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Soldier restores artwork, 1 ‘monumental’ piece at a time

By Lt. Col. Sean J. Ryan | 1ST INF. DIV. PUBLIC AFFAIRS | June 11, 2014

The last thing 88-year old and former Sgt. Harry Ettlinger said he thought he would be doing in his twilight years was jet setting around the world attending movie premieres with Hollywood stars like George Clooney, Bill Murray and Matt Damon. Yet there he stood, center stage, in Berlin, Milan and London, helping promote a movie based off author Robert Edsel’s book, “The Monuments Men.”

The men were a group who helped preserve the world’s most cherished cultural goods throughout Europe during World War II.

In 1938, Ettlinger of Rockaway Township, New Jersey, had to flee Karlsruhe, Germany – the home where he was born and raised. Despite his family being affluent and influential within the Jewish community, they were forced to relocate or face the same predicament many Jewish families suffered throughout Europe.

Ettlinger, his parents and two brothers managed to obtain visas on the last day the consulate in Stuttgart was accepting them. The family escaped Germany in September 1938, after taking a long boat ride through Switzerland. They settled in Newark, New Jersey, and upon graduating from high school, Ettlinger found himself drafted like millions of other young men.

It was 1944 and 19-year old Pvt. Ettlinger just finished his military training with eight buddies. He officially became an American after receiving his citizenship and was going back to Germany as a Soldier to fight against a country he left only years earlier.

Ettlinger was headed to the 99th Infantry Division, but was mired in a hurry-up-and-wait status with no definitive orders. He spent countless days “doing nothing, but I made up my mind on the boat ride to the U.S. that I was going to become an American, and I never really thought about going back to Germany because everything I had known before was gone.”

Tired of waiting, he ended up volunteering to help then-1st Lt. James Rorimer translate documents from German to English. Rorimer, who would later become curator at the Metropolitan Museum, was portrayed by Matt Damon in the movie.

The 99th Inf. Div., unbeknownst to Ettlinger, was destined for duty at the Battle of the Bulge and would fight in the same area of operation as the 1st Infantry Division.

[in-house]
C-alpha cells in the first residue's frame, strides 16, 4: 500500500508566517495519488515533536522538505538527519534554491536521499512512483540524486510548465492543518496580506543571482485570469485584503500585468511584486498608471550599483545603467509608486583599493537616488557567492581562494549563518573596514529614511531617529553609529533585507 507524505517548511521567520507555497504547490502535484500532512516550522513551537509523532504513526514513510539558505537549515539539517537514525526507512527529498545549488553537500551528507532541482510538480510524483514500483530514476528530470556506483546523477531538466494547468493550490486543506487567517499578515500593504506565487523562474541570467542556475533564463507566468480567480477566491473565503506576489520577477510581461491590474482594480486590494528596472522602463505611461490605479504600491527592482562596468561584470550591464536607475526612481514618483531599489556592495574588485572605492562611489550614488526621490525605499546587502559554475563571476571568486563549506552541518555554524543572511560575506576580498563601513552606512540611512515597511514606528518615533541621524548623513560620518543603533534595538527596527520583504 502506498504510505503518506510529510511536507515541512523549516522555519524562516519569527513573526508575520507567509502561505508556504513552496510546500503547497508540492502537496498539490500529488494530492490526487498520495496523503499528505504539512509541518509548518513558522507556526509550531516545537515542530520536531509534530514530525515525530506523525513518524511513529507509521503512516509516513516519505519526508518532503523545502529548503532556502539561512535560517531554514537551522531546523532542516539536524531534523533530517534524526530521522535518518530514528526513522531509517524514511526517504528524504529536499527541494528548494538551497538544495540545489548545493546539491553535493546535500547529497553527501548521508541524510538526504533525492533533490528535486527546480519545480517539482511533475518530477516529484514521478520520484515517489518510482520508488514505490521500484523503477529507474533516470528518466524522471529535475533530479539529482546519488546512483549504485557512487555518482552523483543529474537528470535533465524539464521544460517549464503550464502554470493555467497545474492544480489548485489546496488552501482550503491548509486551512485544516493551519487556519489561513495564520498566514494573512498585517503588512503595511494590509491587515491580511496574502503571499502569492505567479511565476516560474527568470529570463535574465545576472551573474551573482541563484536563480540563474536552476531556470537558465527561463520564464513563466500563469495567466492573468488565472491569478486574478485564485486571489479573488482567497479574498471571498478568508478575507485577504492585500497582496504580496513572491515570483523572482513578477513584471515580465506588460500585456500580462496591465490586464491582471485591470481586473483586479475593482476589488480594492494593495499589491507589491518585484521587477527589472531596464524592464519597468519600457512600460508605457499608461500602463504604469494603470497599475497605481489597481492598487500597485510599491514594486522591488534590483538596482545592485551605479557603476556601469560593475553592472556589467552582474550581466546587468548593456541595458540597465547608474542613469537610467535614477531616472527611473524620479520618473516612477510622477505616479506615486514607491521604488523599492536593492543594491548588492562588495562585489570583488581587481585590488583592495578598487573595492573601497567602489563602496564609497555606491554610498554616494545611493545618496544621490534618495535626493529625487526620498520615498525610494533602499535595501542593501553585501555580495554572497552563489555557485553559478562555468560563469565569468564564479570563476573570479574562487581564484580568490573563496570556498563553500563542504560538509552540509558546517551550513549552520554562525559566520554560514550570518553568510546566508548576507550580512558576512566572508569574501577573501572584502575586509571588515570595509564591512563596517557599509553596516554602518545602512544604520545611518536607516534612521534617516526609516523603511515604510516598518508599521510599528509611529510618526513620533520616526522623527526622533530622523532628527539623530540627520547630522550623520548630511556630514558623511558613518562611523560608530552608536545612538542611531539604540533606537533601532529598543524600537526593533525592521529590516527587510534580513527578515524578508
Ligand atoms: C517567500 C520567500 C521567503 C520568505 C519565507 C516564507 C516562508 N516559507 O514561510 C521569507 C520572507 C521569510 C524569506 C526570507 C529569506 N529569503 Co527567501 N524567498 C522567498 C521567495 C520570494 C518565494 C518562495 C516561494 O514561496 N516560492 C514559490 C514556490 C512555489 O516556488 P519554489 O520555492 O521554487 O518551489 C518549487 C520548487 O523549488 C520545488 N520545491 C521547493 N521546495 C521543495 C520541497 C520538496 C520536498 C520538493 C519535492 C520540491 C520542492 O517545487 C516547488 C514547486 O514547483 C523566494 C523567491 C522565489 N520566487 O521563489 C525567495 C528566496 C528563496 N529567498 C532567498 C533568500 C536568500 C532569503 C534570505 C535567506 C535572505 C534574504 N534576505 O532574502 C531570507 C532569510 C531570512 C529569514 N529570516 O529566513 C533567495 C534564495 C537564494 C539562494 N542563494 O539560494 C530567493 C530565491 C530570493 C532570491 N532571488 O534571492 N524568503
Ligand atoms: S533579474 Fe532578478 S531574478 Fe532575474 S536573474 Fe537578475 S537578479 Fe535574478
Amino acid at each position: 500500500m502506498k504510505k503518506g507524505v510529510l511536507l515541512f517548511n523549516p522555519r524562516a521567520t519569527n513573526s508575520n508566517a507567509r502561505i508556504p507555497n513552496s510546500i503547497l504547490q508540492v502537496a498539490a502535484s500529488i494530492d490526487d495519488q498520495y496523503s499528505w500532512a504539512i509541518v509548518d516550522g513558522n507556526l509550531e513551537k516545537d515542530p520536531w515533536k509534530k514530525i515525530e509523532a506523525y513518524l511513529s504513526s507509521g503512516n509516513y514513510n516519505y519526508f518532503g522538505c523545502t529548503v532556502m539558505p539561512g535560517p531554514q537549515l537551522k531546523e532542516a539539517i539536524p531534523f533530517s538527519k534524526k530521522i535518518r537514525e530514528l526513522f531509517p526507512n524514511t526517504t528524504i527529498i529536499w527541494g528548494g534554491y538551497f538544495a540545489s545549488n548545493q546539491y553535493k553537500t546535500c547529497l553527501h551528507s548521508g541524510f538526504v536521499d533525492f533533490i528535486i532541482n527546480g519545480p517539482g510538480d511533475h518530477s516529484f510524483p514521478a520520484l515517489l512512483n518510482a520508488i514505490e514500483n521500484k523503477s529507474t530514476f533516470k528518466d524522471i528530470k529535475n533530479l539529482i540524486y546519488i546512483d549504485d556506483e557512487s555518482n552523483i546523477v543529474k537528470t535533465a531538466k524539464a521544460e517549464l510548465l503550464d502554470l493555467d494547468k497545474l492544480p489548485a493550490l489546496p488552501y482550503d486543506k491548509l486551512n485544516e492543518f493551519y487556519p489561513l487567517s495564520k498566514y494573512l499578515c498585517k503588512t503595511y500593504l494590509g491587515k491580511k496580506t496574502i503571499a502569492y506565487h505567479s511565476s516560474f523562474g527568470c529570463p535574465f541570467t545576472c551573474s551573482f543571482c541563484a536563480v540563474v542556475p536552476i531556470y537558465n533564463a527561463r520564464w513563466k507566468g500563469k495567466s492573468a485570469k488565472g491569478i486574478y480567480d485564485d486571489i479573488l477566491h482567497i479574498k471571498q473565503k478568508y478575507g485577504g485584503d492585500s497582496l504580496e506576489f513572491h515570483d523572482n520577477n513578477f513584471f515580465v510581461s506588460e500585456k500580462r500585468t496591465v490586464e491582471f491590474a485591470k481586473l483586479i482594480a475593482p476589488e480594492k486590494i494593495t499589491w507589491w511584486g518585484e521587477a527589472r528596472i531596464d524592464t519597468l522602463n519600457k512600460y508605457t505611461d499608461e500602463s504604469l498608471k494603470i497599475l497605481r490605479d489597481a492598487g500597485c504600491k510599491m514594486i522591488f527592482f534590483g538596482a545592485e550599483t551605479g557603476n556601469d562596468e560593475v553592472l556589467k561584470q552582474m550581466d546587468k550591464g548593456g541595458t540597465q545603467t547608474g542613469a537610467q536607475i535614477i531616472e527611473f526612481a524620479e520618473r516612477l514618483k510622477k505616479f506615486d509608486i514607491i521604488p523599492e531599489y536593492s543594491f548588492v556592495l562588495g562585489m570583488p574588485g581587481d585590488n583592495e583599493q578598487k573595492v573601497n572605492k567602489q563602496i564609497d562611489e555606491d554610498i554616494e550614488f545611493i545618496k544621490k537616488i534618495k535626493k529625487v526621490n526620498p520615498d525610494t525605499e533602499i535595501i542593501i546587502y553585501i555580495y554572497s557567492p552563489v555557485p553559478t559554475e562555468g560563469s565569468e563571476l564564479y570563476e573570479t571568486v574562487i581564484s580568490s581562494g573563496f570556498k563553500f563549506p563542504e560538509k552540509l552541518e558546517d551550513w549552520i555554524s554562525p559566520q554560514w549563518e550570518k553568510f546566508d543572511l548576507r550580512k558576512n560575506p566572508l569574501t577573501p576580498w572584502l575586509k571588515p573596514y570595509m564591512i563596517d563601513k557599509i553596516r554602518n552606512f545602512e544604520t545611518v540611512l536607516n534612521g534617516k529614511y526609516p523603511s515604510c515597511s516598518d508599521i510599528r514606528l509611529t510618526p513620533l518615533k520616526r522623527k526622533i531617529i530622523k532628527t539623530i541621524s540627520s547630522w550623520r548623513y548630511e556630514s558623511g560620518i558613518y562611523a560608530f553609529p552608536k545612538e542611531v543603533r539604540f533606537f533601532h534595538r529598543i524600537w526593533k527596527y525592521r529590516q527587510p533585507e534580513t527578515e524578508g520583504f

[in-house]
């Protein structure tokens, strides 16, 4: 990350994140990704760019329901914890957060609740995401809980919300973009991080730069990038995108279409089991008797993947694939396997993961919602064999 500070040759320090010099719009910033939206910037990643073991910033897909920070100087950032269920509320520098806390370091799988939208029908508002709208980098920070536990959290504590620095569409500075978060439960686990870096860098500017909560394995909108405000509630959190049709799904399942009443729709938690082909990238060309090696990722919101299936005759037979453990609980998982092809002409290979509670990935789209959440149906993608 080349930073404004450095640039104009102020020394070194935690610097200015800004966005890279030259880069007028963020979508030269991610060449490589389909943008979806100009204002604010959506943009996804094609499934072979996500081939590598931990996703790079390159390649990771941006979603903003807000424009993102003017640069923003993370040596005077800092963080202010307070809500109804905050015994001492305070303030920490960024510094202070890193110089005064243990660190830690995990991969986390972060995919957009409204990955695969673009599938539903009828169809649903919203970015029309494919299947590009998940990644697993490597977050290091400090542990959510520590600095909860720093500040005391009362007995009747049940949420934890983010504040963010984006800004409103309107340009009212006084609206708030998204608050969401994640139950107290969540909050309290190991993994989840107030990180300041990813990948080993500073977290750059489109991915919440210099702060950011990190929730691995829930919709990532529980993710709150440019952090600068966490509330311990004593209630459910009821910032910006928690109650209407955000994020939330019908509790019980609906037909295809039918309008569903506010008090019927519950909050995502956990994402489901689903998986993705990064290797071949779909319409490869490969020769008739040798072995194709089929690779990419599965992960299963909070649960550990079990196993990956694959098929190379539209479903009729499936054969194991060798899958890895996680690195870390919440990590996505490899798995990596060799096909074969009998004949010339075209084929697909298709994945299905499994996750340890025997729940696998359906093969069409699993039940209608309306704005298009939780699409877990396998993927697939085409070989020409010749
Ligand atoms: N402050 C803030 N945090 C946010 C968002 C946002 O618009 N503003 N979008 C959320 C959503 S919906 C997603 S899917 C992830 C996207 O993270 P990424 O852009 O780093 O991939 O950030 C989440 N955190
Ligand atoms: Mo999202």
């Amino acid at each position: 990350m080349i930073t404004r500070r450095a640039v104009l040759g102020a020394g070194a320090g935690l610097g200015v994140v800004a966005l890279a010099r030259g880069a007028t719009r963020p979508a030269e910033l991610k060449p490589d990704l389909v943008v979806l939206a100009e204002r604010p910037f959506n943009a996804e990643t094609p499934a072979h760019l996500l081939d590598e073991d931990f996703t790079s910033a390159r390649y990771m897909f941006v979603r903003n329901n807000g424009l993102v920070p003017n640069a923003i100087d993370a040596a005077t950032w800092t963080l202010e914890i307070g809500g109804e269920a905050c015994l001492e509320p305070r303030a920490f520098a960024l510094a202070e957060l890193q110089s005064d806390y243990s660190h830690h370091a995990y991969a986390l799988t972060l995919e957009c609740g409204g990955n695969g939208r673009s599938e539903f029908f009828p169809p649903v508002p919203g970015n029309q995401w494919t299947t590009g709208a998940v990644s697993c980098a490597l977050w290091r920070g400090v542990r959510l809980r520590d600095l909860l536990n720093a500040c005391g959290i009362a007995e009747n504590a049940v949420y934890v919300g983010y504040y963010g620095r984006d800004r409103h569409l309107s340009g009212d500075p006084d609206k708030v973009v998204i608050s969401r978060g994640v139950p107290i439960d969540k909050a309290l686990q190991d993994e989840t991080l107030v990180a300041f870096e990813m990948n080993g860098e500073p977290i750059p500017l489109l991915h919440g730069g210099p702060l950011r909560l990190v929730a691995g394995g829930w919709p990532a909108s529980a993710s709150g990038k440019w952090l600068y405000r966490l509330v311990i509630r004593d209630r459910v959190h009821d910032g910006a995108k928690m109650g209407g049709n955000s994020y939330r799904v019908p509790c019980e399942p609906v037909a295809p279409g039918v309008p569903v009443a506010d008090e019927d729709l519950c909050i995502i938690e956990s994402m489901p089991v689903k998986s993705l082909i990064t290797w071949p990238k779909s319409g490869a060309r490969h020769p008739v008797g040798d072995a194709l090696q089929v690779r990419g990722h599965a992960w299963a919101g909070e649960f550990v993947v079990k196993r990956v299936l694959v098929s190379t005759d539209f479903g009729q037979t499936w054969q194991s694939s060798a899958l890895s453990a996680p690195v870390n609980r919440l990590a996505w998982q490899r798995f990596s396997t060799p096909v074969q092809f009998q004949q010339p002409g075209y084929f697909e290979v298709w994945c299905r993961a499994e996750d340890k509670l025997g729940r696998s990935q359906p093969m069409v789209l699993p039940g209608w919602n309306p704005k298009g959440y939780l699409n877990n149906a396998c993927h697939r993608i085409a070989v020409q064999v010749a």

However, Ettlinger was pulled off the bus with all of his gear at the last second. His unit would go on and fight without him, and he would go help translate important documents. Out of the eight friends he trained with, three would give the ultimate sacrifice, while four others were wounded during the battle in the Ardennes region of Belgium.

The last-second change in duty would forever change Ettlinger’s life, and he became an unsung hero to millions of art lovers, past and future, despite living most of his adult life in relative obscurity as a mechanical engineer. His unofficial duty during the war was to join the group called the Monuments, Fine Arts and Archives, which was tasked to save millions of the world’s most precious art and other cultural treasures from the Nazis.

“Being a part of this history is unique because instead of taking on the spoils of war, we returned thousands of works of art to the people who created and owned them,” Ettlinger said. “This is the only time in civilization that this has happened, and it is very unusual. You do a job which feels good when you do the right thing, and I’m very comfortable having done that.”

The group consisted of about 345 art historians, professors, Soldiers and Sailors from 13 countries and included 225 Americans. Despite the systematic looting and years of war, the group returned more than 5 million pieces of work to past owners.

Ettlinger is the last surviving member of the MFAA and one of the few Soldiers who has accomplished more without a weapon, than those heroes we celebrate with weapons.
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